I’d like to follow up on something that was briefly discussed in last week’s blog: when a stock redemption will be treated as an exchange under § 302 of the Internal Revenue Code. Because tax season is right around the corner it’s important to know if you’ve planned properly before filing your 1120. At first blush, one might ask, “why does it matter if a stock redemption is treated as a dividend or an exchange since both are taxed at preferential rates?” The answer is that when the shareholder gets exchange treatment they can back out the basis of their stock1 before determination of the taxable gain and the gain can be offset by any capital losses which are otherwise only allowable up to $3,000.
Now, I realize this topic is rather technical, but I’m going to spare you the pain and suffering required to navigate the rule (far too much information for a “blog”) and simply give you a brief overview so you can be aware of how these transactions can develop into a tax deficiency. Much of the information is especially relevant to closely held and family owned corporations, which is therefore relevant to many Northern Michigan businesses.
Say you own stock in Corporation C. C has 100 shares of outstanding common stock and you own 20 of these. Four other individuals own the other 80 shares equally. You decide you’re going to get out of the business so C buys all 20 shares from you. Capital gain, right? Reduce the gain by backing out your basis in the stock and potentially use up some of those capital losses you incurred. If you’ve planned well you’ll avoid any tax at all this way. Unfortunately, if certain other aspects are present in this transaction (for example, the other shareholders are certain family members), then the IRS has other ideas. Since the development of corporations and therefore the development of the double tax on dividends, shareholders have been inventing ways to avoid dividend treatment on money they extract from corporations. This was especially important when dividends were taxed at ordinary income rates (which, by the way, could theoretically happen again when the preferred rates on dividends expire, making these transactions even more important). Enter § 302, promulgated by the Service in response to repeated attempts by taxpayers to avoid dividends. Unless the requirements of this Code provision are satisfied, your redemption will be taxed as a distribution (dividend) under § 301.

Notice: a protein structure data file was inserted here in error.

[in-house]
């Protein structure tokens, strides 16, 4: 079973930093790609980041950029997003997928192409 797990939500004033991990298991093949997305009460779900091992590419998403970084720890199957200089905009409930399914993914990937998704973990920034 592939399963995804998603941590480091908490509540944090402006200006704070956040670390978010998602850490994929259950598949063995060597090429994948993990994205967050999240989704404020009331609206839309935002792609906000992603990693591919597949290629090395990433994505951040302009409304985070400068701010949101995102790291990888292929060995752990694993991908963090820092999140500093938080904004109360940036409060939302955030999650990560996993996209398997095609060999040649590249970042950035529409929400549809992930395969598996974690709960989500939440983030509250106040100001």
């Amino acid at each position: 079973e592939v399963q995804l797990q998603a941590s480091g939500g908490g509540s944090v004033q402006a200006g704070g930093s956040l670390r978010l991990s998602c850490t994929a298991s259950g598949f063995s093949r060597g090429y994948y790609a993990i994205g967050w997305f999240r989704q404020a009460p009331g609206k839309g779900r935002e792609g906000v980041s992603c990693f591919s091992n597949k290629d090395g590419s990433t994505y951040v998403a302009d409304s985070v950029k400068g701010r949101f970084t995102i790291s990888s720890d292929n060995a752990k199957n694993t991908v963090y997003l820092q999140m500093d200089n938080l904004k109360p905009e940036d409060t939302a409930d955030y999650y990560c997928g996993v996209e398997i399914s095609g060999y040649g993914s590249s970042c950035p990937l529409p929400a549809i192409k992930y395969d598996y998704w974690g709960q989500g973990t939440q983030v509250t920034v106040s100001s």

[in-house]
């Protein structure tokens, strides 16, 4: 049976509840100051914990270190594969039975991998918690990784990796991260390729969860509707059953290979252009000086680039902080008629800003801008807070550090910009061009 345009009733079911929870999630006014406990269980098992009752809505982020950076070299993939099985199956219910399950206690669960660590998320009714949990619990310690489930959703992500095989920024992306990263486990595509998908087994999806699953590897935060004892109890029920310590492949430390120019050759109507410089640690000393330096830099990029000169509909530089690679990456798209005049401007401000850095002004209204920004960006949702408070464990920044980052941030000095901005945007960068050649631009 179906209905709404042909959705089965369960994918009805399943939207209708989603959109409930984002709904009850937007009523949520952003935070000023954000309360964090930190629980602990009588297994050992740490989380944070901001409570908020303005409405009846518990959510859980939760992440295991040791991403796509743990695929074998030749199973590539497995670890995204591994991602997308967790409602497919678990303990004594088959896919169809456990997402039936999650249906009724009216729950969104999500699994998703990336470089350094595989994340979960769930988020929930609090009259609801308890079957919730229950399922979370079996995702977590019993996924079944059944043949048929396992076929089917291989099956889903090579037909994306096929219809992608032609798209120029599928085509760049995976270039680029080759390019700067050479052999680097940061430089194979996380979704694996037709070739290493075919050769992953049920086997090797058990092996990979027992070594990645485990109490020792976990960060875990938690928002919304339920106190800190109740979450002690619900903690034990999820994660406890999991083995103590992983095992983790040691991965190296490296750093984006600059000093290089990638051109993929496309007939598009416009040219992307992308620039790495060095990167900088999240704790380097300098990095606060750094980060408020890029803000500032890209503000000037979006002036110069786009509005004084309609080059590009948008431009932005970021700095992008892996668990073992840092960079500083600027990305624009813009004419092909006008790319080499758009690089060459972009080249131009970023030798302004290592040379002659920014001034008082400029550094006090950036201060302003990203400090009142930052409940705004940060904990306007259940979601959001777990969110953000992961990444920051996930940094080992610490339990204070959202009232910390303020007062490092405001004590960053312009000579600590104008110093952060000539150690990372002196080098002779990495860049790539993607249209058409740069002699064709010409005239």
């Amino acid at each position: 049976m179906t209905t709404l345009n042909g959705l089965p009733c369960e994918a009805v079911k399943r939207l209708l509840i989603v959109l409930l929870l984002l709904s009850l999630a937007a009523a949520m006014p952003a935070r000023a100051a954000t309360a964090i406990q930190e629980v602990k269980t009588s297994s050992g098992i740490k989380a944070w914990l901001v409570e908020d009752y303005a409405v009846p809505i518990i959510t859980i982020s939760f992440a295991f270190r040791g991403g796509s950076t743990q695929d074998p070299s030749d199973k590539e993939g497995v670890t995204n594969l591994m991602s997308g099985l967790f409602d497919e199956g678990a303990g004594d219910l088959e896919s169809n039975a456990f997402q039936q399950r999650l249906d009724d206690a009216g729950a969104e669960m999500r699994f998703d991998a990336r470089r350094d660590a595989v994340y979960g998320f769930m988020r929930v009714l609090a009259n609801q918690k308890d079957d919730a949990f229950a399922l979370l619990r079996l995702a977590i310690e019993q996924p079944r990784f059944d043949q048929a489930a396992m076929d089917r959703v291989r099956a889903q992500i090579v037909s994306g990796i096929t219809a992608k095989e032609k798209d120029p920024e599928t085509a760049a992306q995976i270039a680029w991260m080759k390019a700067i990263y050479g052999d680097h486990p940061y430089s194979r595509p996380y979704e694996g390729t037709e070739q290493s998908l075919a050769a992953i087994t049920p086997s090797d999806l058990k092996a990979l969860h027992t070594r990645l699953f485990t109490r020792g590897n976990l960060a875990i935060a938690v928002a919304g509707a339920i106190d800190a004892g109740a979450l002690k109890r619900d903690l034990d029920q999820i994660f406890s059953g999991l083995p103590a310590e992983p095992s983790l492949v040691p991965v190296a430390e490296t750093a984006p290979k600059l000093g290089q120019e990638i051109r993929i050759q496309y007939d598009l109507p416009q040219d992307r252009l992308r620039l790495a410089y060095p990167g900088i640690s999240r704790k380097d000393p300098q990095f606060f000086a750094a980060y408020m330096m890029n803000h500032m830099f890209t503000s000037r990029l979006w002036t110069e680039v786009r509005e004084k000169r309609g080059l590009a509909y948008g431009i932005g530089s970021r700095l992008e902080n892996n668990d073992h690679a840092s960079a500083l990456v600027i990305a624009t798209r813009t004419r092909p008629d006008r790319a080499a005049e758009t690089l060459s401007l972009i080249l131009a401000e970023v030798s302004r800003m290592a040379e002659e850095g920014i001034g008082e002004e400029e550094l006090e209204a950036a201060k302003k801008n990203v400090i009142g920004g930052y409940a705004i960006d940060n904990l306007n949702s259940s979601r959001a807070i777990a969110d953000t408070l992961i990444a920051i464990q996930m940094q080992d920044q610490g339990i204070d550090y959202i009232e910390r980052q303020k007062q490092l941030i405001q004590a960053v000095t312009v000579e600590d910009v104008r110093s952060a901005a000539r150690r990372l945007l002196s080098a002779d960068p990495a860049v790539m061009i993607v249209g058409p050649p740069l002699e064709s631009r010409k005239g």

It is especially important to be aware of the attribution rules governed by § 318 when seeking capital gain treatment. Under § 318, stock owned by your spouse, children, parents, and grandchildren, some trusts, and even by certain partnerships and corporations you own, can be attributed to you and will affect your § 302 treatment. If stock is attributed to you because other family members own the corporation, you’ll essentially be required to wash your hands of any involvement in the corporation for the 10 years following the redemption of your stock. Otherwise the IRS can re-categorize your redemption as a dividend.
Sound confusing? We can help you with any issues arising under this provision and many more. If you have any questions or concerns regarding the legal needs of your business, please don’t hesitate to contact us.
1 excluding from the conversation, for simplicity, §301(c)(2), where distributions in excess of E&P can also reduce basis